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Child trafficking: AAP policy calls for training, advocacy, research to halt exploitation :

November 27, 2017

In a recent FBI operation, 120 suspected human traffickers were arrested across the U.S., and 84 child victims recovered. In 2015, Interpol and other organizations launched Operation Akoma to target traffickers in the agricultural and trade sectors of the Ivory Coast, recovering more than 48 child victims of forced labor exploitation between 5 and 16 years of age.

Child trafficking violates basic human rights and constitutes a major global public health problem. It adversely impacts the physical and emotional health of the child; causes grief, trauma and disruption to the family; alters the social cohesiveness of communities; and erodes the basic human rights underlying societies.

Pediatricians and other health care professionals (HCPs) may encounter victims who present with a variety of physical or behavioral health conditions. They may come across children at high risk for trafficking, who need resources and guidance to avoid exploitation. As such, HCPs have a role in preventing child trafficking, recognizing victimization and intervening appropriately to offer victims assistance.

Call to action

The Academy has released a new policy statement that outlines major issues regarding public policy, medical education, research and collaboration around child labor and sex trafficking and provides recommendations for future work. The policy, Global Human Trafficking and Child Victimization, from the AAP Committee on Child Abuse and Neglect and Section on International Child Health, is available at and will be published in the December issue of Pediatrics.

Effectively addressing child trafficking requires a public health approach that incorporates rigorous research on the risk factors, health impact and effective treatment options for child exploitation as well as implementation and evaluation of primary prevention programs. HCPs need training to recognize possible signs of exploitation and to intervene appropriately. They need to adopt a multidisciplinary approach to service provision, working with nonmedical professionals in the community to assist victims. Pediatricians also need to advocate for legislation and policies that promote child rights and victim services as well as those that address the social determinants of health, which influence the vulnerability to human trafficking.


The policy’s recommendations, which apply to AAP chapters and all HCPs serving children, include the following:

Public policy

  • Support antitrafficking legislation and policies, including increased access to services for all victims; increased interagency collaboration; improved screening for human trafficking among immigrants detained at national borders; and assistance on immigration issues for foreign nationals.
  • Support legislation and policies that facilitate primary prevention of child trafficking through education of children and parents.
  • Support efforts to address the social determinants of health.
  • Advocate for policies that protect children who are victims of any type of trafficking from prosecution for related offenses, emphasizing treatment and services instead.
  • Work with other medical organizations to facilitate a public health approach to human trafficking and empower HCPs to use a culturally sensitive, rights-based, victim-centered approach to human trafficking.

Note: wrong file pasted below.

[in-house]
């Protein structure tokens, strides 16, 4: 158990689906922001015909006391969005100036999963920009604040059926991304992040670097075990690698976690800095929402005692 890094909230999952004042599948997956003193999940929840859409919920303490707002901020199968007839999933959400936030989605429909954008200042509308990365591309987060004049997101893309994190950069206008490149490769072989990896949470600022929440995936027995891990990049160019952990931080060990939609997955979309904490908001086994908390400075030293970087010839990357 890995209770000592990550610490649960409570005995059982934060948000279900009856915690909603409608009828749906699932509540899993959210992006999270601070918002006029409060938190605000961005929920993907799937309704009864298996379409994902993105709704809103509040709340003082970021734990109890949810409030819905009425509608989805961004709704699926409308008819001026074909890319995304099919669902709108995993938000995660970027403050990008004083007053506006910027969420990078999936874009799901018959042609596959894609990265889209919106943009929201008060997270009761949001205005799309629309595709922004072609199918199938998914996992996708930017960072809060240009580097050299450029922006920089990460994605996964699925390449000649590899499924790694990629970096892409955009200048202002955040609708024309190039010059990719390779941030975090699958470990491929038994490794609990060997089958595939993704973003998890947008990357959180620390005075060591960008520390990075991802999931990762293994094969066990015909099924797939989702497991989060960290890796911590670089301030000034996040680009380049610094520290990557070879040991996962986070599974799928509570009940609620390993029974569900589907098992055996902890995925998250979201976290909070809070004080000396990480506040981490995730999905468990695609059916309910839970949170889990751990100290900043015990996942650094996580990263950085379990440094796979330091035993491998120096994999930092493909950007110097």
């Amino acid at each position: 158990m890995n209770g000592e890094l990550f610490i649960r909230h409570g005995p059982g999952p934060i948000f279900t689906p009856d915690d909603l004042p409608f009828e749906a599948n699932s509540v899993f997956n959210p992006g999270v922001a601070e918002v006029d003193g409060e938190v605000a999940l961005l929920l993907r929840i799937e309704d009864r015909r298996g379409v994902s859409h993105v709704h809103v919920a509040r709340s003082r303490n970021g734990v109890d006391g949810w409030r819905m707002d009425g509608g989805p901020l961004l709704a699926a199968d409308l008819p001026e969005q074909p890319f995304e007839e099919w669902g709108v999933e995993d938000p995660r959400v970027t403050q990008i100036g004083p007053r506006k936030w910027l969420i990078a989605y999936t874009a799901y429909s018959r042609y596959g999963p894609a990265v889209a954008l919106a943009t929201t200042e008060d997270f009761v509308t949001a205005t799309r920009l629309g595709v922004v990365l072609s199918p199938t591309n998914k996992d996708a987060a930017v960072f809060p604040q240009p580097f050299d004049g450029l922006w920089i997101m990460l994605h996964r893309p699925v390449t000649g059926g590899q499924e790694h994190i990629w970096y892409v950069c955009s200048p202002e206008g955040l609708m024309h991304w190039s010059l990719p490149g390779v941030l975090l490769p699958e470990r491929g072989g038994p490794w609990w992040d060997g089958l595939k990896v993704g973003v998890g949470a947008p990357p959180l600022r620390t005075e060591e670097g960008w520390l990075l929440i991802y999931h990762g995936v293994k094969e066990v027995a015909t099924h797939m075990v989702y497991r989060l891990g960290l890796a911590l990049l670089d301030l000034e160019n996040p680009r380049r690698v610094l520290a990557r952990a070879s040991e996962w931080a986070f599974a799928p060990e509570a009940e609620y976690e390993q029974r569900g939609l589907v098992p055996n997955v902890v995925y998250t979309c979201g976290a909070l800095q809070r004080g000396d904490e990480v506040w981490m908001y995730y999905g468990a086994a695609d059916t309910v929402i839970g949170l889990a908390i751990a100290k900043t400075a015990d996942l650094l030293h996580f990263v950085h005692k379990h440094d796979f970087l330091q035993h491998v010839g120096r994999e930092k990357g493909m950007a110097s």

• Advocate for U.S. ratification of the Convention on the Rights of the Child.

Medical education

  • Encourage the American Board of Pediatrics to include child trafficking in its content specifications.
  • Encourage curricula to include strategies for addressing social determinants of health.
  • Advocate for financial support and resources for development and global dissemination of culturally appropriate, trauma-informed curricula for HCPs addressing human trafficking.


  • Rigorous, empirically based research on child trafficking is necessary to identify risk factors; improve victim identification; estimate prevalence; understand experiences during exploitation; evaluate adverse health consequences; identify resiliency factors; understand the connections between child trafficking, toxic stress and long-term health outcomes; and assess the effectiveness of treatment interventions.
  • Advocate for the development of intervention strategies and rigorous empirical evaluation of their impact on child health and well-being; research on trauma-informed care and on effective ways to implement this approach into a busy health care setting; centralized surveillance and data collection on identified trafficked persons; and adoption of International Classification of Diseases codes to report the types of human trafficking.


  • Advocate for HCPs in larger health care facilities to identify victim service providers and organizations in their communities and those working in solo or small practices to collaborate with local, state or national partners.
  • Speak out for development of clinic and hospital protocols outlining processes to help recognize and respond to child trafficking of all types.
  • Advocate for easily accessible, victim-centered, culturally appropriate medical homes for trafficked persons.
  • Promote outreach and awareness at the community, state, national and international levels.

Dr. Greenbaum is a lead author of the policy. She is with the Institute on Healthcare and Human Trafficking at Stephanie V. Blank Center for Safe and Healthy Children, Children’s Healthcare of Atlanta.

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